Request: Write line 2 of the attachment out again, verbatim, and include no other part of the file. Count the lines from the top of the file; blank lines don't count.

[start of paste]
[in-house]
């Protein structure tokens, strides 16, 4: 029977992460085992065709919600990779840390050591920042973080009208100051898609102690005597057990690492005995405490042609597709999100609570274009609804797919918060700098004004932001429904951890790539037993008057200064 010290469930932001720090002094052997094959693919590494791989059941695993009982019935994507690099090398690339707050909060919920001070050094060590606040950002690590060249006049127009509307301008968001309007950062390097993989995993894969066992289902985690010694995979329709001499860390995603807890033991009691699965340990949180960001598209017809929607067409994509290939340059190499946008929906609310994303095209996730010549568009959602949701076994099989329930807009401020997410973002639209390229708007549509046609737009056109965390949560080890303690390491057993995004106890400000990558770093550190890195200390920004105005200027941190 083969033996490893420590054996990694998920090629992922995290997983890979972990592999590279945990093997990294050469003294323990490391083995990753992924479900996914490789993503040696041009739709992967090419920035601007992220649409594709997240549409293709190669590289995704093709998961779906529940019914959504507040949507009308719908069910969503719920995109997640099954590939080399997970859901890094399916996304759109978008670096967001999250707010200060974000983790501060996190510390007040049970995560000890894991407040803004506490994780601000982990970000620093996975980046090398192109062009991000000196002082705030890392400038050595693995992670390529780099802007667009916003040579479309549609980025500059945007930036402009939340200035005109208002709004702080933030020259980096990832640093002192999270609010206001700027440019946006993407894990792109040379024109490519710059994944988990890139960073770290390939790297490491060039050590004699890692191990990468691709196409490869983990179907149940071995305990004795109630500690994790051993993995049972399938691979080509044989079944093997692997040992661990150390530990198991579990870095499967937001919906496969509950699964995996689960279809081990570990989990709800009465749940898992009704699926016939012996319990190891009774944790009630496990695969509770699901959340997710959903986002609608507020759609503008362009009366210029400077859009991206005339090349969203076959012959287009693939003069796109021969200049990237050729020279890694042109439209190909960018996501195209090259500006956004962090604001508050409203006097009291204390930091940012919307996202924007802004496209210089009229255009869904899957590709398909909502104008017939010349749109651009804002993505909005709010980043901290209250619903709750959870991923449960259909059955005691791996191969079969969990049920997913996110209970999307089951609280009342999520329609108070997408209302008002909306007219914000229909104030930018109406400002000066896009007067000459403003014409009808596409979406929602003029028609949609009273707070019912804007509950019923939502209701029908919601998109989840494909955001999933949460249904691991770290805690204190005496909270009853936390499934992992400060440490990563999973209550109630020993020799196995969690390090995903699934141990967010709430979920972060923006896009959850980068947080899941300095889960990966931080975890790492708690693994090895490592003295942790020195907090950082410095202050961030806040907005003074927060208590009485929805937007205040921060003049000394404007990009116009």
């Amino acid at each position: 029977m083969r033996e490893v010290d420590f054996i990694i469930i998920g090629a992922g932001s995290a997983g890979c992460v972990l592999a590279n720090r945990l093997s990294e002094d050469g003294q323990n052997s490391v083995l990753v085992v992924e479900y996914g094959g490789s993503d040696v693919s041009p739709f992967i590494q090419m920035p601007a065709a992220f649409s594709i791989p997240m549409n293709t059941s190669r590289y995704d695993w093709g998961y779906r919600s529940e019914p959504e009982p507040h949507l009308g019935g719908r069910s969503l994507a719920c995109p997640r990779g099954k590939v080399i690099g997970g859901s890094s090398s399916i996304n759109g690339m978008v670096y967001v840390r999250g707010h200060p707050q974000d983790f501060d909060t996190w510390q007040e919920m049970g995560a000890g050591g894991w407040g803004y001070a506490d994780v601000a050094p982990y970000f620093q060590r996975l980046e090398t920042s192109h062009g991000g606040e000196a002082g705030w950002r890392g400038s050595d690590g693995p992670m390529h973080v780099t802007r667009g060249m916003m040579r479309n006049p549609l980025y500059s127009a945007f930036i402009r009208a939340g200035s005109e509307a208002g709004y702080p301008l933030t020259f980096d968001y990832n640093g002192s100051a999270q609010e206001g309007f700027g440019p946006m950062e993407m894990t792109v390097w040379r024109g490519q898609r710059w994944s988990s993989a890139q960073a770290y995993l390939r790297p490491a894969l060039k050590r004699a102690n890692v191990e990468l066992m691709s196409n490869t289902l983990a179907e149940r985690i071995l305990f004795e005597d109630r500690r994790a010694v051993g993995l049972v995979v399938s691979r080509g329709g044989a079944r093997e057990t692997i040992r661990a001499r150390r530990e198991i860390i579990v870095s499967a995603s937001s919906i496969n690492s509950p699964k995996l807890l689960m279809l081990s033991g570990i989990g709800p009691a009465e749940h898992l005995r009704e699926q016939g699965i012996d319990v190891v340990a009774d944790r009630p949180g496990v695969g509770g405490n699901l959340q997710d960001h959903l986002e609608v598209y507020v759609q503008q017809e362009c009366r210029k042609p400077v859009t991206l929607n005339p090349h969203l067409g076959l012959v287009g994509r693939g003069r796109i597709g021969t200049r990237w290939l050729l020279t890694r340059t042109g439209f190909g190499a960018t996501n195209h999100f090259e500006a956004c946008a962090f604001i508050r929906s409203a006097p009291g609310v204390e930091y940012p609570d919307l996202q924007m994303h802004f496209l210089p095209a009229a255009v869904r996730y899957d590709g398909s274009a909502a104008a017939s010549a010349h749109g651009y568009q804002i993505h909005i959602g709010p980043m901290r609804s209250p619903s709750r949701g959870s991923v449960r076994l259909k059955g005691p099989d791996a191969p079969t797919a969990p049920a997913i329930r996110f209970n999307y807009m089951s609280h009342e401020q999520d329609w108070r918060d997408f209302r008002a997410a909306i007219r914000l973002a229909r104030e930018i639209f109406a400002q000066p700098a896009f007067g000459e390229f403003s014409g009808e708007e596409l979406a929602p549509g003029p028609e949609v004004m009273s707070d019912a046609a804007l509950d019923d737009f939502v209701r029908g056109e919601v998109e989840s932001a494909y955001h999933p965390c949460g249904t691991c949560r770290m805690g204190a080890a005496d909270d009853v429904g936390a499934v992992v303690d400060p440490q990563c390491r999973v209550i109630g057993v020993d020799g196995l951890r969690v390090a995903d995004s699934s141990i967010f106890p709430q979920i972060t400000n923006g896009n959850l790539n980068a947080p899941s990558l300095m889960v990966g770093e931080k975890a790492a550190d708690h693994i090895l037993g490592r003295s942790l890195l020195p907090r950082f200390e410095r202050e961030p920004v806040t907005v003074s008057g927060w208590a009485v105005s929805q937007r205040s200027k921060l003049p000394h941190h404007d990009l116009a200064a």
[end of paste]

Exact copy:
């Protein structure tokens, strides 16, 4: 029977992460085992065709919600990779840390050591920042973080009208100051898609102690005597057990690492005995405490042609597709999100609570274009609804797919918060700098004004932001429904951890790539037993008057200064 010290469930932001720090002094052997094959693919590494791989059941695993009982019935994507690099090398690339707050909060919920001070050094060590606040950002690590060249006049127009509307301008968001309007950062390097993989995993894969066992289902985690010694995979329709001499860390995603807890033991009691699965340990949180960001598209017809929607067409994509290939340059190499946008929906609310994303095209996730010549568009959602949701076994099989329930807009401020997410973002639209390229708007549509046609737009056109965390949560080890303690390491057993995004106890400000990558770093550190890195200390920004105005200027941190 083969033996490893420590054996990694998920090629992922995290997983890979972990592999590279945990093997990294050469003294323990490391083995990753992924479900996914490789993503040696041009739709992967090419920035601007992220649409594709997240549409293709190669590289995704093709998961779906529940019914959504507040949507009308719908069910969503719920995109997640099954590939080399997970859901890094399916996304759109978008670096967001999250707010200060974000983790501060996190510390007040049970995560000890894991407040803004506490994780601000982990970000620093996975980046090398192109062009991000000196002082705030890392400038050595693995992670390529780099802007667009916003040579479309549609980025500059945007930036402009939340200035005109208002709004702080933030020259980096990832640093002192999270609010206001700027440019946006993407894990792109040379024109490519710059994944988990890139960073770290390939790297490491060039050590004699890692191990990468691709196409490869983990179907149940071995305990004795109630500690994790051993993995049972399938691979080509044989079944093997692997040992661990150390530990198991579990870095499967937001919906496969509950699964995996689960279809081990570990989990709800009465749940898992009704699926016939012996319990190891009774944790009630496990695969509770699901959340997710959903986002609608507020759609503008362009009366210029400077859009991206005339090349969203076959012959287009693939003069796109021969200049990237050729020279890694042109439209190909960018996501195209090259500006956004962090604001508050409203006097009291204390930091940012919307996202924007802004496209210089009229255009869904899957590709398909909502104008017939010349749109651009804002993505909005709010980043901290209250619903709750959870991923449960259909059955005691791996191969079969969990049920997913996110209970999307089951609280009342999520329609108070997408209302008002909306007219914000229909104030930018109406400002000066896009007067000459403003014409009808596409979406929602003029028609949609009273707070019912804007509950019923939502209701029908919601998109989840494909955001999933949460249904691991770290805690204190005496909270009853936390499934992992400060440490990563999973209550109630020993020799196995969690390090995903699934141990967010709430979920972060923006896009959850980068947080899941300095889960990966931080975890790492708690693994090895490592003295942790020195907090950082410095202050961030806040907005003074927060208590009485929805937007205040921060003049000394404007990009116009």